Understanding your camera’s ISO control

Dave Johnson, TechHive
4 April, 2012
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Photography is often called “painting with light.” But what do you do when there isn’t any light? Well, unless you’re shooting inside a closet or at the bottom of a mineshaft, there’s always some light around. A photographer needs to make the most of whatever light you have access to. There’s a way to maximise the natural light in your scene: Using your camera’s ISO control.

ISO in a nutshell

An enlarged detail of a photo taken at ISO 1000. Notice the rough, sandpaper-like quality of everything in the scene, including the wall and the girl's complexion.

I get a lot of questions about ISO – many photographers don’t seem to understand exactly what it does. Your camera’s ISO control determines how sensitive the camera’s sensor is to light. On most cameras, ISO starts at 100 and goes up from there; the higher the number, the more sensitive the sensor will be.

Of course, that begs the question: Why wouldn’t you always just leave the ISO as high as it can go all the time?

That’s because ISO is a bit of a mixed bag. Higher ISO values give your camera a better light response, so you can take sharper photos with shorter shutter speeds in low light, but this comes at the expense of more digital noise in your photo. On the same camera, a picture captured at ISO 800 will tend to look noisier – random pixels that resemble grain on an old film camera or static on a television screen – than a photo shot at ISO 100.

Use ISO strategically

It’s a good idea to always shoot with the lowest possible ISO you can get away with. On many cameras, that means dialing in ISO 100 and leaving it there unless you have a good reason to increase it.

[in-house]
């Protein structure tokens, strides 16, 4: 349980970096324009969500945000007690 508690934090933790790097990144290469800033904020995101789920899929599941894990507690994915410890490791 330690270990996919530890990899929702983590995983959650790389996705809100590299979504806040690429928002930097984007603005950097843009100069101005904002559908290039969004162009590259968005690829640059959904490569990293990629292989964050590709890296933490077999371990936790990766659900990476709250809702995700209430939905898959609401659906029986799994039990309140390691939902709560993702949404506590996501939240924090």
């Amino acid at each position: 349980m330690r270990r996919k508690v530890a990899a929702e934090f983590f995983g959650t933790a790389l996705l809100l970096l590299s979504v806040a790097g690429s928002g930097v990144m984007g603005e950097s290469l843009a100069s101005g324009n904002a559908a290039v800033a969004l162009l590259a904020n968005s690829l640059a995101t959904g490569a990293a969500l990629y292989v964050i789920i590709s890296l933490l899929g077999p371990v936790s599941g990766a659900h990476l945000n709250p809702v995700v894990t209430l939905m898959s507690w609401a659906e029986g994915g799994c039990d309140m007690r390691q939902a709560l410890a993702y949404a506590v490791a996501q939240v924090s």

What reasons? Imagine you’re outdoors late in the day trying to take some photos and your flash won’t illuminate the scene because it’s too large or far away. In that case, crank up the ISO until the camera stops giving you a slow shutter warning. I’d suggest going with the lowest ISO that’ll give you a satisfactory photo in order to avoid introducing too much noise in the image. But don’t fret too much about this: It’s a lot better to capture a sharp photo with some noise in it than a shaky photo that was shot too slow for the available light.

You might also be able to rely on your camera’s Auto ISO setting. Check your camera’s user guide for details. On many cameras, you can set the ISO to Auto and it’ll dial the ISO up and down on its own when you shoot in certain modes (like Automatic exposure mode). I’m not a huge fan of Auto ISO because I don’t know exactly what the camera is doing, but it’s a convenient way to ensure you get the sharpest results without sweating over the settings.

ISO math

What, for example, is the difference between ISO 100 and ISO 200? Thankfully, cameras use a fairly consistent set of conventions, so that doubling the ISO doubles the light sensitivity. In this sense, ISO is like shutter speed or aperture. If you go from ISO 100 to ISO 400, that’s two stops of exposure change (doubled and then doubled again), so that’s equivalent to changing the shutter speed from 1/60 second to 1/15 second.

Put another way, suppose your camera is currently trying to take a photo at a shutter speed of 1/15 second at an ISO of 100. Change the ISO to 400 and the camera will now be able to take the same photo at 1/60 second, which is probably good enough to take a sharp photo. Change the ISO to 800 and the shutter speed will be 1/125 second.

ISOs go really high now

I’m old enough to remember when an ISO of 800 was very aggressive and 1600 was all but unheard of. These days, the party has barely started at ISO 1600. Camera manufacturers have made dramatic improvements in sensor technology in just the past few years and these days many cameras come with ISOs as high as 12,800. That’s a range of seven stops and it gives you incredible freedom to freeze the action with a fast shutter speed in extremely dim settings.

There are cameras that offer even higher ISO – the Nikon D3s, for example, goes as high as 102,400, which is ten stops of exposure control. Of course, you will see a significant amount of noise at those stratospheric ISOs, so if you use them, it pays to use some noise reduction software.

Cut down on noise

The noisy photo from earlier in this article, after it met a noise reduction filter.

Many photo editing programs, such as Adobe Photoshop Elements, have a noise reduction filter that cam significantly reduce the stray pixels of noise you get when shooting at a high ISO.

That said, you’ll get better results with a program that’s designed specifically to eliminate noise. My favourites – and ones I’ve recommended many times before – are Noiseware (available as a plug-in for Photoshop) and Noise Ninja.


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